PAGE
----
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zero-day vulnerability

What is a Zero-Day Vulnerability?

By John DiGiacomo

In the realm of cyber security there are many types of attacks and vulnerability exploits that can be used by hackers to gain unauthorized access to computer systems: viruses, Trojans, malware, ransomware, phishing, and a number of different software vulnerabilities. So, what exactly is a zero-day vulnerability and what makes this type of vulnerability so attractive to hackers? A zero-day vulnerability in software code or a browser means that a software vendor has prepared a piece of programming that has a vulnerability in it that the vendor is unaware of. To say this another way, the software contains a vulnerability and is flawed from the start.

Hackers identify and exploit these vulnerabilities before the software developer can identify them and correct them with a software patch. As such, these vulnerabilities are known in the cyber security world as zero-day vulnerabilities. Since the hacker makes the first move by creating code that can exploit the vulnerability in the software, the attack is called a zero-day attack.

Hackers love to exploit zero-day vulnerabilities because they get the benefit of the first-mover advantage. That is, the greatest ability to gain from the vulnerability before a patch can be developed to fix the flaw in the software. The hacker can exploit the vulnerability for as long as it takes for the software developer to identify the vulnerability, create a patch to fix the vulnerability, and deploy the patch to vulnerable systems. It can take a long time for zero-day vulnerabilities to be identified. This leaves the hacker free to profit from the holes in the software code until it is fixed.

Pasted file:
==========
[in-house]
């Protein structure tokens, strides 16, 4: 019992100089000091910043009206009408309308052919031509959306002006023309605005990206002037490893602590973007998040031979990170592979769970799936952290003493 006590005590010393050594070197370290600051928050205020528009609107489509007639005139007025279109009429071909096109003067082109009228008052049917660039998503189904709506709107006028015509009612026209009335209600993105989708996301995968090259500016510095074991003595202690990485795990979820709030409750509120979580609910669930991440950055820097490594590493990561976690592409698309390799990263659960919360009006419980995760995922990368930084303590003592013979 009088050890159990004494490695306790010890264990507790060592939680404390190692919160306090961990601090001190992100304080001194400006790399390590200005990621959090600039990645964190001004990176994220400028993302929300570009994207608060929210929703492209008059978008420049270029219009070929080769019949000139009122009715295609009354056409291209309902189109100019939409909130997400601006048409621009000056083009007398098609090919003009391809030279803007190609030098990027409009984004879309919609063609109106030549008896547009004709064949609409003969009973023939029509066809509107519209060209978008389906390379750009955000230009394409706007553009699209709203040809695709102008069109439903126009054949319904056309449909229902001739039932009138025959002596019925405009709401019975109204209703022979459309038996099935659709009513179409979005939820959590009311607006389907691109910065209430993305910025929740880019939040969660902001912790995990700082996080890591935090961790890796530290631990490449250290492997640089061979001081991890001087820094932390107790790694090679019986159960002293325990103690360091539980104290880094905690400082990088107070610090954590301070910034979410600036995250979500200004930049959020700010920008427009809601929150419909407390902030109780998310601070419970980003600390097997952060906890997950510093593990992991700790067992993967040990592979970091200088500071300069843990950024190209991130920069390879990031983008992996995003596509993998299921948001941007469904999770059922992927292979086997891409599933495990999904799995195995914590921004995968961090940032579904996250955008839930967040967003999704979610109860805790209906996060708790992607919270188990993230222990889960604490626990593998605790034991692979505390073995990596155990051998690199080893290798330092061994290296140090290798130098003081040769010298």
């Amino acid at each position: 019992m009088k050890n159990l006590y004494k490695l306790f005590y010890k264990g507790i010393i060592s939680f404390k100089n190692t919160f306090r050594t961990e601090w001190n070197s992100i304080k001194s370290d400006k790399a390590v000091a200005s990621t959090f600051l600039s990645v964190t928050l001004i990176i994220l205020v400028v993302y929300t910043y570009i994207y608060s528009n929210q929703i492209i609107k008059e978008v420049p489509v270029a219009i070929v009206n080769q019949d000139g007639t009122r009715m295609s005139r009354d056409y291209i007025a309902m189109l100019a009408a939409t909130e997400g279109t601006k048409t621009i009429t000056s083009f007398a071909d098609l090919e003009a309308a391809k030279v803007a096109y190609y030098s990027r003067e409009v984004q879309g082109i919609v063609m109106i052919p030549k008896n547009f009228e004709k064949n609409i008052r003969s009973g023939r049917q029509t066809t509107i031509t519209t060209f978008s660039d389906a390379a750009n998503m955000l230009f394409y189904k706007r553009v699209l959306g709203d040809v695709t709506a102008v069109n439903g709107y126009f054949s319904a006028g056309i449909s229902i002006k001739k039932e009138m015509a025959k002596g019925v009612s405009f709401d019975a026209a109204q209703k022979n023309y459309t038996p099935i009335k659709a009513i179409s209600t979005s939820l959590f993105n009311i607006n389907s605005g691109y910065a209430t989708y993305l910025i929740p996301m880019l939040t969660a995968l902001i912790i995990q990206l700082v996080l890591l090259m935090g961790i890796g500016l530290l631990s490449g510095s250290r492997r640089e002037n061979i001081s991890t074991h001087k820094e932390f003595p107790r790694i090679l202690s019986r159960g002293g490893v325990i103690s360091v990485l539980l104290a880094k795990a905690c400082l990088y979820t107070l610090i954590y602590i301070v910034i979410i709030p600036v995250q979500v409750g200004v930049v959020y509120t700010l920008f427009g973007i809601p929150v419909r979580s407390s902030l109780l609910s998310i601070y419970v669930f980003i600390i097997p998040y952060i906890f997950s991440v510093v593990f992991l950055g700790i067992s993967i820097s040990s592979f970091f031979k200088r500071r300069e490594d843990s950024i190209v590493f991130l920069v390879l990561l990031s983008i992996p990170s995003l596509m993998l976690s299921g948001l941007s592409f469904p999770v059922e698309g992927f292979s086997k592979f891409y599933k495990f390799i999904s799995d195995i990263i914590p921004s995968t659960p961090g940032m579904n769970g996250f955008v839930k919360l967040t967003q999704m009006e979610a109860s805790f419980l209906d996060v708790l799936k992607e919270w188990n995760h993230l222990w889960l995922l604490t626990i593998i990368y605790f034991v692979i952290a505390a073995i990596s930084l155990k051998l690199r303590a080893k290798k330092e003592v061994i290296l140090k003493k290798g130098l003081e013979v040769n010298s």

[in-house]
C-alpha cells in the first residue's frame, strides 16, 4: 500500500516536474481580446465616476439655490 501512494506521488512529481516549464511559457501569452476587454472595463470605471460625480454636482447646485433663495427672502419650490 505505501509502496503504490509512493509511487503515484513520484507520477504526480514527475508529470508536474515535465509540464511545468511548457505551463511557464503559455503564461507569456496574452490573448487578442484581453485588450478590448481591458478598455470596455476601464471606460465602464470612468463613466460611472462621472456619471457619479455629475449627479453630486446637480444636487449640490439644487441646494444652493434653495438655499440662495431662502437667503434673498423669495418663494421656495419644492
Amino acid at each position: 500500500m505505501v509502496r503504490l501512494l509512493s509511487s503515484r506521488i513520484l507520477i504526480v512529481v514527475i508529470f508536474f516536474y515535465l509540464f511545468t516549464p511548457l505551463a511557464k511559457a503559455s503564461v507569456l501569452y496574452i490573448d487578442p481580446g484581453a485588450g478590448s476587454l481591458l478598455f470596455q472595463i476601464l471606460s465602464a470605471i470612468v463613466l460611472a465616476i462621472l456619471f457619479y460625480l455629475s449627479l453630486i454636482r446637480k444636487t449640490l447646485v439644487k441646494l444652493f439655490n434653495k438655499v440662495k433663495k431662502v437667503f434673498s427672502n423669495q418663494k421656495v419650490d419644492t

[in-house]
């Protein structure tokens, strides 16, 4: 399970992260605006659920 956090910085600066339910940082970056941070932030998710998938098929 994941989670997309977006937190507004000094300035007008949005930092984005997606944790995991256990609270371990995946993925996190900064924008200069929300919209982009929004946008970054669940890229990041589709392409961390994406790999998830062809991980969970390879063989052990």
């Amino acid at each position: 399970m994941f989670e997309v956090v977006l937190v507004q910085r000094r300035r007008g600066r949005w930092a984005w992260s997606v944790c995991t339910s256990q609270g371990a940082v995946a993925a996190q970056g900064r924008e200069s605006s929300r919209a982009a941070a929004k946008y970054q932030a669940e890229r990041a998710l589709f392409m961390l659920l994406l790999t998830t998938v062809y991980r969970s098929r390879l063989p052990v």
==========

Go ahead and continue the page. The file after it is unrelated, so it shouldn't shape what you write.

Zero-Day Vulnerability Statistics

According to Symantec, in 2015 there were 54 zero-day vulnerabilities that were identified, which is an increase of 125% over the previous year. Effectively, there was one new zero-day vulnerability identified every week in 2015. Nearly 20% of zero-day vulnerabilities were identified as being Flash Player related. This has prompted many companies to have their information technology specialists phase-out the use of Flash Player from their systems. It usually takes about a week from when the software developer or the public identifies a zero-day vulnerability for a patch to be developed, distributed, and deployed.

What Businesses Can Do to Help Avoid Zero-Day Attacks

Since zero-day vulnerabilities are flaws in software, there is little that businesses can do to prevent them from existing in the first place. However, businesses can help reduce their risk and exposure by monitoring for system updates. Taking immediate action to install these patches when they are distributed can help close vulnerabilities in software systems. Installing patches should be a regular component of cyber security best practices.

If you have been hacked due to a zero-day vulnerability, you should speak with an experienced data breach lawyer to determine your legal options and obligations under the law after a system hack. If you have concerns about what you need to do in the event of a breach, you can contact the experienced attorneys at Revision Legal. Contact us using the form on this page or call us at 855-473-8474.

Image credit to Flickr user George Postoronca.

Editor’s note: this post was originally published in January 2017. It has been updated for clarity and comprehensiveness.

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